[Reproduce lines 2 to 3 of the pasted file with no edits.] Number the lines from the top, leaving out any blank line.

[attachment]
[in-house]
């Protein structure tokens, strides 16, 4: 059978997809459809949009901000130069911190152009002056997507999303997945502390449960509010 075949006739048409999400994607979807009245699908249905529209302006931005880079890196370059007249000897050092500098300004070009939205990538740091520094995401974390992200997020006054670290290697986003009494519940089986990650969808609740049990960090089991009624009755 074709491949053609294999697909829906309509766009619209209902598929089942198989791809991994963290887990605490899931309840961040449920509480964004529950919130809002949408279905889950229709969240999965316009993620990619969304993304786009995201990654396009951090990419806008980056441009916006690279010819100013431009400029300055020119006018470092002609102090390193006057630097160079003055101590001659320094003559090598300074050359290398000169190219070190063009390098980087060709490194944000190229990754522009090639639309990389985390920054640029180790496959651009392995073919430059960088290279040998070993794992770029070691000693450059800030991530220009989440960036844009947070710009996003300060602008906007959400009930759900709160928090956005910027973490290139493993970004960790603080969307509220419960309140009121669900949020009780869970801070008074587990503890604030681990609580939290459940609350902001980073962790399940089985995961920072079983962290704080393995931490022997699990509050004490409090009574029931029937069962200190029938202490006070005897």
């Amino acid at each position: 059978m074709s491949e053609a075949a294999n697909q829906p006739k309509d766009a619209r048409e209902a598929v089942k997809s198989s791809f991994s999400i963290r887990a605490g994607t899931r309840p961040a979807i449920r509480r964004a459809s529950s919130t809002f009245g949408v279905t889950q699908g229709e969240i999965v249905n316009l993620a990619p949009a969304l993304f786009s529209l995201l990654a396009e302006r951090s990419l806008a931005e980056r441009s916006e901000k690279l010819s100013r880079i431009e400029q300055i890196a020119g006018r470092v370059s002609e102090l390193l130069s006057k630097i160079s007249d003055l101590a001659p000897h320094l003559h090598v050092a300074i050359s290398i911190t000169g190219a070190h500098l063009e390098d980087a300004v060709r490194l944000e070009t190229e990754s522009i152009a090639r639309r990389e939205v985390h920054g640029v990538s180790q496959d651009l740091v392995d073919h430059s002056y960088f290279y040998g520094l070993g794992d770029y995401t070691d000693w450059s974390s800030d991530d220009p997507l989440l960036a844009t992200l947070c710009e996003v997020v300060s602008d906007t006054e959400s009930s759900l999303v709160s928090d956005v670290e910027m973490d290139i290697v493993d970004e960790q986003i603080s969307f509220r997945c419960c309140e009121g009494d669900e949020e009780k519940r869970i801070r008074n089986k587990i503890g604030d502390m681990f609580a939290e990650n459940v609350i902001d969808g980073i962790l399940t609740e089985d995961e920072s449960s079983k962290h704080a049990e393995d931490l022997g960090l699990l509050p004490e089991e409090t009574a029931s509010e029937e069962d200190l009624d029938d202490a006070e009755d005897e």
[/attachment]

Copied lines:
């Protein structure tokens, strides 16, 4: 059978997809459809949009901000130069911190152009002056997507999303997945502390449960509010 075949006739048409999400994607979807009245699908249905529209302006931005880079890196370059007249000897050092500098300004070009939205990538740091520094995401974390992200997020006054670290290697986003009494519940089986990650969808609740049990960090089991009624009755 074709491949053609294999697909829906309509766009619209209902598929089942198989791809991994963290887990605490899931309840961040449920509480964004529950919130809002949408279905889950229709969240999965316009993620990619969304993304786009995201990654396009951090990419806008980056441009916006690279010819100013431009400029300055020119006018470092002609102090390193006057630097160079003055101590001659320094003559090598300074050359290398000169190219070190063009390098980087060709490194944000190229990754522009090639639309990389985390920054640029180790496959651009392995073919430059960088290279040998070993794992770029070691000693450059800030991530220009989440960036844009947070710009996003300060602008906007959400009930759900709160928090956005910027973490290139493993970004960790603080969307509220419960309140009121669900949020009780869970801070008074587990503890604030681990609580939290459940609350902001980073962790399940089985995961920072079983962290704080393995931490022997699990509050004490409090009574029931029937069962200190029938202490006070005897």
């Amino acid at each position: 059978m074709s491949e053609a075949a294999n697909q829906p006739k309509d766009a619209r048409e209902a598929v089942k997809s198989s791809f991994s999400i963290r887990a605490g994607t899931r309840p961040a979807i449920r509480r964004a459809s529950s919130t809002f009245g949408v279905t889950q699908g229709e969240i999965v249905n316009l993620a990619p949009a969304l993304f786009s529209l995201l990654a396009e302006r951090s990419l806008a931005e980056r441009s916006e901000k690279l010819s100013r880079i431009e400029q300055i890196a020119g006018r470092v370059s002609e102090l390193l130069s006057k630097i160079s007249d003055l101590a001659p000897h320094l003559h090598v050092a300074i050359s290398i911190t000169g190219a070190h500098l063009e390098d980087a300004v060709r490194l944000e070009t190229e990754s522009i152009a090639r639309r990389e939205v985390h920054g640029v990538s180790q496959d651009l740091v392995d073919h430059s002056y960088f290279y040998g520094l070993g794992d770029y995401t070691d000693w450059s974390s800030d991530d220009p997507l989440l960036a844009t992200l947070c710009e996003v997020v300060s602008d906007t006054e959400s009930s759900l999303v709160s928090d956005v670290e910027m973490d290139i290697v493993d970004e960790q986003i603080s969307f509220r997945c419960c309140e009121g009494d669900e949020e009780k519940r869970i801070r008074n089986k587990i503890g604030d502390m681990f609580a939290e990650n459940v609350i902001d969808g980073i962790l399940t609740e089985d995961e920072s449960s079983k962290h704080a049990e393995d931490l022997g960090l699990l509050p004490e089991e409090t009574a029931s509010e029937e069962d200190l009624d029938d202490a006070e009755d005897e």